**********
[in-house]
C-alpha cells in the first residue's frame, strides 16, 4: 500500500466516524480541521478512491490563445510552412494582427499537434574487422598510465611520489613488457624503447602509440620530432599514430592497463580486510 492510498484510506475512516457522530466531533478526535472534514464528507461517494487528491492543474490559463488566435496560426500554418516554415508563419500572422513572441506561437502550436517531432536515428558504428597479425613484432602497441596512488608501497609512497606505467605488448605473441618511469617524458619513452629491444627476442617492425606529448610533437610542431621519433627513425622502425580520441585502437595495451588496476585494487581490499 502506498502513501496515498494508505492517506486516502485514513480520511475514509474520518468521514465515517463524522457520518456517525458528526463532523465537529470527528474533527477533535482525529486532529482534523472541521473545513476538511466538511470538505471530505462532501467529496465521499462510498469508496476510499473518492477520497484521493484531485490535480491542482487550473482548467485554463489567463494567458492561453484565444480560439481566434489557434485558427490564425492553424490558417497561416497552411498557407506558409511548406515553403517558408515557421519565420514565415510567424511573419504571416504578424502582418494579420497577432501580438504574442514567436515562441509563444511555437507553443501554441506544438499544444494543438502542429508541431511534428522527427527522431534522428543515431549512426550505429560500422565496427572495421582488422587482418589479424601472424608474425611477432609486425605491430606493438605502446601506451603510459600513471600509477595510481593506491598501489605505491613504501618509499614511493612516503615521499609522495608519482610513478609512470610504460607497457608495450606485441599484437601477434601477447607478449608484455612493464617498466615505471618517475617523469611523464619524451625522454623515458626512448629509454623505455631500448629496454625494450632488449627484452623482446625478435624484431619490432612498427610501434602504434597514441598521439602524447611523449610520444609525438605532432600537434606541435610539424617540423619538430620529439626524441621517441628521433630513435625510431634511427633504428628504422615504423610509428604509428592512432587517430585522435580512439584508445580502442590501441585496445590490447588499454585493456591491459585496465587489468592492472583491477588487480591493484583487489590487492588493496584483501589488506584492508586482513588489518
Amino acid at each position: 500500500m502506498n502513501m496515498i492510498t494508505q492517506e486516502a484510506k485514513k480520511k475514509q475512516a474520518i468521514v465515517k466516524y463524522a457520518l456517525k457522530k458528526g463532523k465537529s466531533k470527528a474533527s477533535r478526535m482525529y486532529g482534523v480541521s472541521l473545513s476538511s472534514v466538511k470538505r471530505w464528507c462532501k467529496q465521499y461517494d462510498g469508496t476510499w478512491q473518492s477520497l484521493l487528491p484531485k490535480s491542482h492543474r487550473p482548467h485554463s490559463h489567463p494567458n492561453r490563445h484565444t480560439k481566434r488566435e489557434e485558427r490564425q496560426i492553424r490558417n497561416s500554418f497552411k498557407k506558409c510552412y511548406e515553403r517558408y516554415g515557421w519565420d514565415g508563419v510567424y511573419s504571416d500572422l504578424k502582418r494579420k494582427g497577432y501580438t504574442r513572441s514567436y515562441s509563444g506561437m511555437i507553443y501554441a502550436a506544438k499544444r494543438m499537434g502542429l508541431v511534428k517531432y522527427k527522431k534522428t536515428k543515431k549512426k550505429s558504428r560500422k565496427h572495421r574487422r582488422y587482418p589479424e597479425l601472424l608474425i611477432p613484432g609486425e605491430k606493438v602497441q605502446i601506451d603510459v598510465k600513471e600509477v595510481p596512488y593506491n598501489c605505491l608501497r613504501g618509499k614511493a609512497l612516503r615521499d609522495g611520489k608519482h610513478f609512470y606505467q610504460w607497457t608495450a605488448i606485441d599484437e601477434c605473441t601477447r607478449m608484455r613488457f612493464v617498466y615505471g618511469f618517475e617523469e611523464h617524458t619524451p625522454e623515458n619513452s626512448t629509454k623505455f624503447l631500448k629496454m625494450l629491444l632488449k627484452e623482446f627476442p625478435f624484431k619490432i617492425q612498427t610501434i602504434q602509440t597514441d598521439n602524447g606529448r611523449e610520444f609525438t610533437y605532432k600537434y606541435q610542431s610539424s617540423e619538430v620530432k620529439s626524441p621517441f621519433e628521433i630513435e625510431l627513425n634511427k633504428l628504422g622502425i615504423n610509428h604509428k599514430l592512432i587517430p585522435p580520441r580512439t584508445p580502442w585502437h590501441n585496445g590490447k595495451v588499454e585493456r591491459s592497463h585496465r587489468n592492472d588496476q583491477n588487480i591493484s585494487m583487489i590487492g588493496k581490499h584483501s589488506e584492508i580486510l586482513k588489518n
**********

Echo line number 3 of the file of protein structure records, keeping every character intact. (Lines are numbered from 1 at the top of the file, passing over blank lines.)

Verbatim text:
Amino acid at each position: 500500500m502506498n502513501m496515498i492510498t494508505q492517506e486516502a484510506k485514513k480520511k475514509q475512516a474520518i468521514v465515517k466516524y463524522a457520518l456517525k457522530k458528526g463532523k465537529s466531533k470527528a474533527s477533535r478526535m482525529y486532529g482534523v480541521s472541521l473545513s476538511s472534514v466538511k470538505r471530505w464528507c462532501k467529496q465521499y461517494d462510498g469508496t476510499w478512491q473518492s477520497l484521493l487528491p484531485k490535480s491542482h492543474r487550473p482548467h485554463s490559463h489567463p494567458n492561453r490563445h484565444t480560439k481566434r488566435e489557434e485558427r490564425q496560426i492553424r490558417n497561416s500554418f497552411k498557407k506558409c510552412y511548406e515553403r517558408y516554415g515557421w519565420d514565415g508563419v510567424y511573419s504571416d500572422l504578424k502582418r494579420k494582427g497577432y501580438t504574442r513572441s514567436y515562441s509563444g506561437m511555437i507553443y501554441a502550436a506544438k499544444r494543438m499537434g502542429l508541431v511534428k517531432y522527427k527522431k534522428t536515428k543515431k549512426k550505429s558504428r560500422k565496427h572495421r574487422r582488422y587482418p589479424e597479425l601472424l608474425i611477432p613484432g609486425e605491430k606493438v602497441q605502446i601506451d603510459v598510465k600513471e600509477v595510481p596512488y593506491n598501489c605505491l608501497r613504501g618509499k614511493a609512497l612516503r615521499d609522495g611520489k608519482h610513478f609512470y606505467q610504460w607497457t608495450a605488448i606485441d599484437e601477434c605473441t601477447r607478449m608484455r613488457f612493464v617498466y615505471g618511469f618517475e617523469e611523464h617524458t619524451p625522454e623515458n619513452s626512448t629509454k623505455f624503447l631500448k629496454m625494450l629491444l632488449k627484452e623482446f627476442p625478435f624484431k619490432i617492425q612498427t610501434i602504434q602509440t597514441d598521439n602524447g606529448r611523449e610520444f609525438t610533437y605532432k600537434y606541435q610542431s610539424s617540423e619538430v620530432k620529439s626524441p621517441f621519433e628521433i630513435e625510431l627513425n634511427k633504428l628504422g622502425i615504423n610509428h604509428k599514430l592512432i587517430p585522435p580520441r580512439t584508445p580502442w585502437h590501441n585496445g590490447k595495451v588499454e585493456r591491459s592497463h585496465r587489468n592492472d588496476q583491477n588487480i591493484s585494487m583487489i590487492g588493496k581490499h584483501s589488506e584492508i580486510l586482513k588489518n